Six institutions were given “bad” ratings: the Department of Transportation and Communications, -30; Presidential Anti-Graft Commission, -33; Department of Environment and Natural Resources, -34; House of Representatives, -34; Office of the President, -37; and the Land Transportation Office, -39.
Three obtained “very bad ratings” – the Bureau of Internal Revenue, -57; Department of Public Works and Highways, -65; and Bureau of Customs, -69.
Topping the list of institutions with the most positive or improved change in corruption over the past five years were DTI with +13 and DOH +12.
On the other hand, the institutions that obtained the highest margins of worsening corruption were BOC with -41; BIR, -34; DPWH, -28; and the Office of the President, -14.
SWS said the agencies also obtained the highest margins of worsening corruption in 2008.
The survey used face-to-face interviews with 550 top and middle-level enterprise managers, 366 of them from randomly drawn small and medium enterprises and 184 from randomly drawn large corporations.
It has a margin of error of plus or minus four percentage points.
Customs Commissioner Napoleon Morales has expressed disappointment over the latest SWS survey results.
Morales said that when the survey was conducted from Nov. 3 to Dec. 5 last year, the agency was still experiencing the birth pains of its E2M (electronic to mobile) project that has removed human intervention in transactions.
He said the BOC has already set up the E2M system in the Ports of Manila, Limay, and the Manila International Container Terminal.
“It is a perception survey but the facts say otherwise. We have launched projects to curb corruption, including the harnessing of new technologies that minimize if not totally eradicate face-to-face contacts between our personnel and the transacting public,” he said.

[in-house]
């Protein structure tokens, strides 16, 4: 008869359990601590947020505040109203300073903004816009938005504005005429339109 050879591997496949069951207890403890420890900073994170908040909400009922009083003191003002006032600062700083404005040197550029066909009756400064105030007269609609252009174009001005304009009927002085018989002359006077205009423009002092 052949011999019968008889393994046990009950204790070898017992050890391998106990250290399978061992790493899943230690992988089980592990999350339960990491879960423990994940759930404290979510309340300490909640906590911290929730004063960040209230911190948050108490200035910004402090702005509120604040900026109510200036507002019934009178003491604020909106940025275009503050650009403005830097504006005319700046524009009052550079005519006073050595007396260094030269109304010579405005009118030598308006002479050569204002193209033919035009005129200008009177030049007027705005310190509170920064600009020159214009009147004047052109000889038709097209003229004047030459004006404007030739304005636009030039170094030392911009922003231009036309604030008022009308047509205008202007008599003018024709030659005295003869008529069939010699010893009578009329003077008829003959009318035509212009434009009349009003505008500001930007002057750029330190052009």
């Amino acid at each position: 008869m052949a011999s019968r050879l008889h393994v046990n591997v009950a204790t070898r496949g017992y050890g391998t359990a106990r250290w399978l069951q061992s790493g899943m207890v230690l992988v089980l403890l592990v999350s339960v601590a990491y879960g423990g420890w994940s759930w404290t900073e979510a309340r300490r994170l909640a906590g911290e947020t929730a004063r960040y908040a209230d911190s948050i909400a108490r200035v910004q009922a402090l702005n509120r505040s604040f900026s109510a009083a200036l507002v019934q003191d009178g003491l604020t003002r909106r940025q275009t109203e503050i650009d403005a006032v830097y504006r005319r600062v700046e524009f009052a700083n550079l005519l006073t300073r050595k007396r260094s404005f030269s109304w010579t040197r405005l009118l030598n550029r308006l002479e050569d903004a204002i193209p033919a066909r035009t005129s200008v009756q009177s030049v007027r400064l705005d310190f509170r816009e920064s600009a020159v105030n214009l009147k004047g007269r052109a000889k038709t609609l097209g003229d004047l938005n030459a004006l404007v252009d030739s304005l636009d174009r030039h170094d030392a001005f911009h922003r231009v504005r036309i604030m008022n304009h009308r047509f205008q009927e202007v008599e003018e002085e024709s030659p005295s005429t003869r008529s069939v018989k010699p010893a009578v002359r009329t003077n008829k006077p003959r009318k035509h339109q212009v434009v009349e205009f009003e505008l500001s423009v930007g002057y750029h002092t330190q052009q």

“We have laid down rules that reduce to a minimum discretionary powers of those who assess duties and charges. Through the Run After the Smugglers (RATS) program we have filed charges against smugglers and their coddlers in office,” he said.
“We have conducted intrusive lifestyle checks on our personnel and have asked courts to seize any unexplained wealth discovered,” he pointed out.
“But whatever we do our bad reputation precedes us. The Bureau of Customs has been typecast as an agency beyond redemption when our gains in the area of reform say otherwise,” he said.
“This cynical view of the public is the cumulative results of years of bad publicity,” he added.
Department of Public Works and Highways (DPWH) Undersecretary for Luzon and spokesman Romeo Momo also said he was surprised to learn of the survey results.
Momo said he felt sad that the agency received a “very bad rating” of -65 despite being praised by the Presidential Anti Graft Commission in the 2009 Integrity Development Action Plan or IDAP.
“Before we had pre-qualification, but now we have post-qualification in the bidding process and this means that more contractors would be able to participate,” he said.
It has also partnered with a non-government organization, Project Lansangan which checks on government projects “to ensure that there is no deviation from the contract.” With Evelyn Macairan